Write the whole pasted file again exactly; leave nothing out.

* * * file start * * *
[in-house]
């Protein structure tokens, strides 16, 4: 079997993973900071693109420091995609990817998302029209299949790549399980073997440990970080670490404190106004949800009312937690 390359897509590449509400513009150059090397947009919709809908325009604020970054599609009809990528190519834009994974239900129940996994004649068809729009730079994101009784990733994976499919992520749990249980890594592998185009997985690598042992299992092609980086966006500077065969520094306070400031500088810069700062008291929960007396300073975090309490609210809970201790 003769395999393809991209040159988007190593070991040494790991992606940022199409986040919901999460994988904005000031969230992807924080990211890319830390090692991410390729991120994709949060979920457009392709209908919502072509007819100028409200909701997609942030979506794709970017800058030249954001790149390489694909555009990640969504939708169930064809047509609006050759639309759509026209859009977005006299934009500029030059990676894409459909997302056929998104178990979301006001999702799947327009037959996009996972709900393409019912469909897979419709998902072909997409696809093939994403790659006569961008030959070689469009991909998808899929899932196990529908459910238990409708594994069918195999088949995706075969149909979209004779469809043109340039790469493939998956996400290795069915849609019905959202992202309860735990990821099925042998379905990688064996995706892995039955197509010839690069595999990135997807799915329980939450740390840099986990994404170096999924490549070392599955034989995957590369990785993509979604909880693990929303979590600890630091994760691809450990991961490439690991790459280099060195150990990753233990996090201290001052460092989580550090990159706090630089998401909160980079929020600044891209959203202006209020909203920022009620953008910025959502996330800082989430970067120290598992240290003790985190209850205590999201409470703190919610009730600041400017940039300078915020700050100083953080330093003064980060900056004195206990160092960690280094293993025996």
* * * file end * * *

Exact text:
[in-house]
């Protein structure tokens, strides 16, 4: 079997993973900071693109420091995609990817998302029209299949790549399980073997440990970080670490404190106004949800009312937690 390359897509590449509400513009150059090397947009919709809908325009604020970054599609009809990528190519834009994974239900129940996994004649068809729009730079994101009784990733994976499919992520749990249980890594592998185009997985690598042992299992092609980086966006500077065969520094306070400031500088810069700062008291929960007396300073975090309490609210809970201790 003769395999393809991209040159988007190593070991040494790991992606940022199409986040919901999460994988904005000031969230992807924080990211890319830390090692991410390729991120994709949060979920457009392709209908919502072509007819100028409200909701997609942030979506794709970017800058030249954001790149390489694909555009990640969504939708169930064809047509609006050759639309759509026209859009977005006299934009500029030059990676894409459909997302056929998104178990979301006001999702799947327009037959996009996972709900393409019912469909897979419709998902072909997409696809093939994403790659006569961008030959070689469009991909998808899929899932196990529908459910238990409708594994069918195999088949995706075969149909979209004779469809043109340039790469493939998956996400290795069915849609019905959202992202309860735990990821099925042998379905990688064996995706892995039955197509010839690069595999990135997807799915329980939450740390840099986990994404170096999924490549070392599955034989995957590369990785993509979604909880693990929303979590600890630091994760691809450990991961490439690991790459280099060195150990990753233990996090201290001052460092989580550090990159706090630089998401909160980079929020600044891209959203202006209020909203920022009620953008910025959502996330800082989430970067120290598992240290003790985190209850205590999201409470703190919610009730600041400017940039300078915020700050100083953080330093003064980060900056004195206990160092960690280094293993025996």